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Electronics Production | June 06, 2008

Western Europe continue to lose share of Global Electronics Production

Electronics manufacturing in the U.S., Japan and Western Europe accounted for under 50% of electronics output for the first time in 2006 as the migration of volume manufacturing to low cost locations continues.
Although the Asia-Pacific (and China in particular) has been the main beneficiary, Central and Eastern Europe and Mexico and Brazil have also benefited from significant inward investment. In the longer-term, many of today's low-cost locations will also offer significant market opportunities, creating the need for further investment in local manufacturing, according to from Electronics.ca Publications.

Between 1995 and 2006, Asia Pacific's share of global electronics production has increased from 20% to 42%. More importantly, during this period China's share of global electronics production has increased from 3% to 20.5% and transformed the structure of the global electronics industry.

Similar to the U.S. and countries in Western Europe, Japan is being impacted by the migration of production to low-cost locations. By the end of 2006, electronics output had fallen by 23.5% from the peak in 2000 and the country's share of global electronics output to 12.7% down from 26% in 1995. Despite the underlying trends, production stabilized in 2006 with production rising by 4.0% and by a modest 0.6% in 2007.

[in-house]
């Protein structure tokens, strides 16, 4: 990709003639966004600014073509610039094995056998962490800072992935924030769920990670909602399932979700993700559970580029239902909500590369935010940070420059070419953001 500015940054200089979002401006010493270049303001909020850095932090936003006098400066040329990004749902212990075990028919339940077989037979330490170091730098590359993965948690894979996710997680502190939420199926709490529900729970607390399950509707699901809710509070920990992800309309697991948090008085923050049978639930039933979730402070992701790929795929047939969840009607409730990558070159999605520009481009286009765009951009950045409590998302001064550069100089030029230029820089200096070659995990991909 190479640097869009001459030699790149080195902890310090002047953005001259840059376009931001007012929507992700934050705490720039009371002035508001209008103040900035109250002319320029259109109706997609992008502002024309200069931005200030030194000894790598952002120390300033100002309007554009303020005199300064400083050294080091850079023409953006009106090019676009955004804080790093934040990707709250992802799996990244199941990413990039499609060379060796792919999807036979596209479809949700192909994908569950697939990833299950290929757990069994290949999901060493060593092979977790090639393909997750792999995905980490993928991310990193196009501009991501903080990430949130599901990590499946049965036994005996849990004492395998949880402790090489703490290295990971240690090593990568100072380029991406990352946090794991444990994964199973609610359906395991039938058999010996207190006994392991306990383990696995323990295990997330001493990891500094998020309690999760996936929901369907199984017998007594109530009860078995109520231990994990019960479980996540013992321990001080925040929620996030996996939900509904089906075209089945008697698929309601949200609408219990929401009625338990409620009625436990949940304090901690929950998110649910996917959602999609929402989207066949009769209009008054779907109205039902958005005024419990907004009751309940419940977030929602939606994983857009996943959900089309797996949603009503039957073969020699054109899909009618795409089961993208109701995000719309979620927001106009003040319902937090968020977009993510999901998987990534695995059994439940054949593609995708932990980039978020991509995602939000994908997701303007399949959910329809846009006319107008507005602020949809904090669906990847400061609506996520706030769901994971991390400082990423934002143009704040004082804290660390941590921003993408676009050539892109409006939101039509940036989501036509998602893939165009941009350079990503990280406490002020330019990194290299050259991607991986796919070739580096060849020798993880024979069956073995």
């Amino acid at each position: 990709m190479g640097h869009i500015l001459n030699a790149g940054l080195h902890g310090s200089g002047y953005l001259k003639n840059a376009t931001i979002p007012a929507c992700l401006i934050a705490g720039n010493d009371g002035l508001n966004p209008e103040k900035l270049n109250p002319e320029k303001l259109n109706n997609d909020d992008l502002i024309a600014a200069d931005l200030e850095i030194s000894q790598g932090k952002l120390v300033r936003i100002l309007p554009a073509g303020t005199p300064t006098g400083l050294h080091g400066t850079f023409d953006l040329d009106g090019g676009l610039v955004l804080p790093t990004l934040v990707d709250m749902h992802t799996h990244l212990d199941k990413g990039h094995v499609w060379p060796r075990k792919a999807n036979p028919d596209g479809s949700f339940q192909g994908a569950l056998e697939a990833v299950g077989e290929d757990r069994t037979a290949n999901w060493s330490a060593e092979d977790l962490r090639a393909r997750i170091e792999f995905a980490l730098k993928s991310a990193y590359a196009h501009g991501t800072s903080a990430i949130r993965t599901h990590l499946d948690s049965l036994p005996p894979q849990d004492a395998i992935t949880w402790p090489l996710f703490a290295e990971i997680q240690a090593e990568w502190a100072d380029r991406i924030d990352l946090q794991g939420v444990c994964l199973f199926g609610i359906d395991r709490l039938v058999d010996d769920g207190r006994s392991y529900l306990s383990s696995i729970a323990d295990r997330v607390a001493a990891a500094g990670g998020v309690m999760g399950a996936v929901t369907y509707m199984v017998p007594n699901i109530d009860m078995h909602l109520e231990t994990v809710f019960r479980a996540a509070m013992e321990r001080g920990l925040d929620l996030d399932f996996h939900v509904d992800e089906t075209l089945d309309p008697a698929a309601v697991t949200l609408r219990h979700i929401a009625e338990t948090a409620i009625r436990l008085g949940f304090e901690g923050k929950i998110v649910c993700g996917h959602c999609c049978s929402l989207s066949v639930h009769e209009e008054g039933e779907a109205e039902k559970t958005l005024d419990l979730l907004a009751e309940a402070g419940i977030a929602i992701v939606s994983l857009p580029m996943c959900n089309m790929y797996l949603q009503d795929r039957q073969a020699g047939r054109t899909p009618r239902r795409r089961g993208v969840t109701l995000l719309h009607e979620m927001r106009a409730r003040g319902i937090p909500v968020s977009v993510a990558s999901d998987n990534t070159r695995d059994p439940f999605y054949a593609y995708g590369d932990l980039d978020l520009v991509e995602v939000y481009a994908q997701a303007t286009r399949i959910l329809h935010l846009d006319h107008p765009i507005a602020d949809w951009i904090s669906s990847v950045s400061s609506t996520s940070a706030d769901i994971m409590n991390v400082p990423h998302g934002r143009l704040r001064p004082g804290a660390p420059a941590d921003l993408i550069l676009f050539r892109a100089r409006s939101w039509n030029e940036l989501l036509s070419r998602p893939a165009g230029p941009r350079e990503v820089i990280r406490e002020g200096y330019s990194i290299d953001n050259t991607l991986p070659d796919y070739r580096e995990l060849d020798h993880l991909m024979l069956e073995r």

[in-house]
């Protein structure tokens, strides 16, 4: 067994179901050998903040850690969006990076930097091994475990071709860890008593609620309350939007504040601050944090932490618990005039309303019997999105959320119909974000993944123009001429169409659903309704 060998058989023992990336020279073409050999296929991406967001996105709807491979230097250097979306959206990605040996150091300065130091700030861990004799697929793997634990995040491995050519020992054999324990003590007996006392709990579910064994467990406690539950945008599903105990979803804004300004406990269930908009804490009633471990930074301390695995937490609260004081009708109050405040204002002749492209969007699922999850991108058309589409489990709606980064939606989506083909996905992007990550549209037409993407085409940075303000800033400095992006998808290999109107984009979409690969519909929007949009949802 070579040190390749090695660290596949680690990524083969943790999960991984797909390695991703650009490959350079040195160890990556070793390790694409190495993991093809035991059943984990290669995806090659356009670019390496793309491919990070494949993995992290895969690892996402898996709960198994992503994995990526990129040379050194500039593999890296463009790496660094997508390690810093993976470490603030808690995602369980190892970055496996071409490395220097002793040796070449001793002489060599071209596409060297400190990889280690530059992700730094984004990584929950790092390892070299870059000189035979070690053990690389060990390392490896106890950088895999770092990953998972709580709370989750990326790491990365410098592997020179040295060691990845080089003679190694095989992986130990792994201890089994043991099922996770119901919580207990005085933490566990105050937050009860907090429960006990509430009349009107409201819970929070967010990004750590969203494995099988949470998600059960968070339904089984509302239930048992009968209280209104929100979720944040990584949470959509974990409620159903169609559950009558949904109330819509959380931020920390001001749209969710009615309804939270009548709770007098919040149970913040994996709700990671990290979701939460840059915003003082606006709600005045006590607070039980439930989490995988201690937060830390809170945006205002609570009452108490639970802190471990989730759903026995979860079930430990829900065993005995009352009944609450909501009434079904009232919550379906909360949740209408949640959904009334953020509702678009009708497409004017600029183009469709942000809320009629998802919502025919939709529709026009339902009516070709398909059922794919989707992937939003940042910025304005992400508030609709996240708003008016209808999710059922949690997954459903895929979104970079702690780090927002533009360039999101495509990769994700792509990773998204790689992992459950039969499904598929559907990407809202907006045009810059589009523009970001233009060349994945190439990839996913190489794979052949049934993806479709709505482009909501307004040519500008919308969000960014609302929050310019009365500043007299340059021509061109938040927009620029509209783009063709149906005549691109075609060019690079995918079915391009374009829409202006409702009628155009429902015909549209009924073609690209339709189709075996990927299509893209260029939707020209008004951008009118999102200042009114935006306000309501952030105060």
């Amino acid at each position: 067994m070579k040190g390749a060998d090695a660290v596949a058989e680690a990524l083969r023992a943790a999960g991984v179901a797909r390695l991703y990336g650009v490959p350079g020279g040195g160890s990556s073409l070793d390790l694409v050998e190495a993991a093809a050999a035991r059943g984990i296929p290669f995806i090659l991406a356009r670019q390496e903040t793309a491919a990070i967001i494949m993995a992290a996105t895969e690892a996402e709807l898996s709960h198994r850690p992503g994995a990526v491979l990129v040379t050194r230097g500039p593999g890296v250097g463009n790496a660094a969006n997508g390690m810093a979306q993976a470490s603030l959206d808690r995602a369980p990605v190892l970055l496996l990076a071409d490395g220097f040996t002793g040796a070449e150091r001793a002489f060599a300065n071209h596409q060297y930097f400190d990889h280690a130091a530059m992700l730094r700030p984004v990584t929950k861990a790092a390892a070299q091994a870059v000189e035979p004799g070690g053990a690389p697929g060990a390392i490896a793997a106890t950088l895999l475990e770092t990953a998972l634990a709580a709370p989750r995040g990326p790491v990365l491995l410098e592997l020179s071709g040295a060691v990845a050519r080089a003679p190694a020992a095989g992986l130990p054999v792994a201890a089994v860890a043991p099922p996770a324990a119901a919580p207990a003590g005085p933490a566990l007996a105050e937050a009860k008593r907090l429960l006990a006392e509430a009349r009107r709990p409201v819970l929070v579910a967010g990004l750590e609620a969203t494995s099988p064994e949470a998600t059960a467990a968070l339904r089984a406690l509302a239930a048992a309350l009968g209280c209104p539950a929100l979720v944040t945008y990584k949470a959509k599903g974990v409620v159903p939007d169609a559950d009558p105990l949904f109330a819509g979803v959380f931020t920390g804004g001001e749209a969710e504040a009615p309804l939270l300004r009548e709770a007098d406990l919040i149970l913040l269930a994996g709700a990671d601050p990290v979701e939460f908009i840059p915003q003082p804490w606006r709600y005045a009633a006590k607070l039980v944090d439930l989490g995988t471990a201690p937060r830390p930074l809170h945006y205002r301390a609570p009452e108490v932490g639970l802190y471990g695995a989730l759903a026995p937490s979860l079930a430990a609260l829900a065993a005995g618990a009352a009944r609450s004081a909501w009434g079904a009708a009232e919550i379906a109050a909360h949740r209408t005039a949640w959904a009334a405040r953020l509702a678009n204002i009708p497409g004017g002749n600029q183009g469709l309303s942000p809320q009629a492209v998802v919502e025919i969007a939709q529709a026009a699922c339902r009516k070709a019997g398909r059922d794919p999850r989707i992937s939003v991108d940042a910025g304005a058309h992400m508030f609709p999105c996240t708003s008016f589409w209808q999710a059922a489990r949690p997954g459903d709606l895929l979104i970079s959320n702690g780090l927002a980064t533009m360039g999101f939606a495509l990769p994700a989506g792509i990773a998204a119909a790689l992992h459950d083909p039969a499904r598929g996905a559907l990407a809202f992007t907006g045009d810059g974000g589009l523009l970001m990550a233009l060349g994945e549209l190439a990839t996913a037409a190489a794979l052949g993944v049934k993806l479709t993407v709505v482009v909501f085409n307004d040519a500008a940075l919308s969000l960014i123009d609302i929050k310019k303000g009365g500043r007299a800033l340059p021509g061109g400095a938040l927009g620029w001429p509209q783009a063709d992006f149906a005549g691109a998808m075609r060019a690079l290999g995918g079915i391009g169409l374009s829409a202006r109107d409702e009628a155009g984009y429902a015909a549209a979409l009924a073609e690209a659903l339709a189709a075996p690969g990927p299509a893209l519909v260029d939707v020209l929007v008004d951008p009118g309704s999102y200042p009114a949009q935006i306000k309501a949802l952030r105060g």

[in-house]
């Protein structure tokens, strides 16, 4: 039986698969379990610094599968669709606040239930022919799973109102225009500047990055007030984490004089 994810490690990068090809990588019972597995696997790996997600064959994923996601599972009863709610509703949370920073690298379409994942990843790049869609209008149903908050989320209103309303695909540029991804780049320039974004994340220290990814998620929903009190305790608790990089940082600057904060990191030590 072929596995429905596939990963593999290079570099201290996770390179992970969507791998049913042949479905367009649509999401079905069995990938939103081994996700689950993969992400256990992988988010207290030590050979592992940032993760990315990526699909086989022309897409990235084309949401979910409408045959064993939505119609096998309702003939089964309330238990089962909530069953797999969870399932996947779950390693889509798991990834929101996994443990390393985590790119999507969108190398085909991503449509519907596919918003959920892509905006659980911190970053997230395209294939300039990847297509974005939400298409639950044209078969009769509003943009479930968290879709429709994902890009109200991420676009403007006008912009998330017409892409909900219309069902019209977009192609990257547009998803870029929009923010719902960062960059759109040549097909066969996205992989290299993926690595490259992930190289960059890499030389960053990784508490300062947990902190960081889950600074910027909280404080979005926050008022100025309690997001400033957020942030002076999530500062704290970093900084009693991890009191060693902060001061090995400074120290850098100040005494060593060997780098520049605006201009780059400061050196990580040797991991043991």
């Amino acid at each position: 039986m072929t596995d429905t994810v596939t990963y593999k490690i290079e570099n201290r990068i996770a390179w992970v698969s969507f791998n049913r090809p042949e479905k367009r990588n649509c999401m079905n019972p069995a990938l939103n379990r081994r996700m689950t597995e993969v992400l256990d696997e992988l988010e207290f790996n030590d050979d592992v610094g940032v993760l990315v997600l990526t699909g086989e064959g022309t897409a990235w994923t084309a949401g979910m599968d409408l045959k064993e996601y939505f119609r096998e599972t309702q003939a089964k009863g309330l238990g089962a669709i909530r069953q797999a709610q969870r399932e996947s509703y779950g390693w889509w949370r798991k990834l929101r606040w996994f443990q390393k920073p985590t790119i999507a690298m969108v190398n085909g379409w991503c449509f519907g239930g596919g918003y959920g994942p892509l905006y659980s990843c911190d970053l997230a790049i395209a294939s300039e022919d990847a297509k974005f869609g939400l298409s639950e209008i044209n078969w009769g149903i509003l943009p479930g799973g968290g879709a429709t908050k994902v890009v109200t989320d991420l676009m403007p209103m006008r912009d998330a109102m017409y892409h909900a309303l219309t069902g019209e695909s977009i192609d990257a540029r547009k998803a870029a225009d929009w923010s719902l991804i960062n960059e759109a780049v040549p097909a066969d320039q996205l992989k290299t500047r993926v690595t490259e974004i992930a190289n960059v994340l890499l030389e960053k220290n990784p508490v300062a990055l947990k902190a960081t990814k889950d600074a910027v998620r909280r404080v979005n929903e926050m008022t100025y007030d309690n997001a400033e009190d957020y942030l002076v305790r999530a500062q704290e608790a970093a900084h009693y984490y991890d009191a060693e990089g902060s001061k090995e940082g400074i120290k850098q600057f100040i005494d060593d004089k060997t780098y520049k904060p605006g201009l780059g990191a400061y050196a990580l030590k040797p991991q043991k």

The outlook for the Indian electronics industry remains positive. Electronics production increased by 22% in 2006 and, although it is expected to ease slightly in both 2007 and 2008, it will still show double digit growth.

In 1995, Western Europe accounted for 21% of global electronics production. By 2000, this had fallen to 18% and in 2007 was estimated to be around 15%. Between 2000 and 2006 electronics output in Western Europe has fallen by an estimated 30% in local currency.

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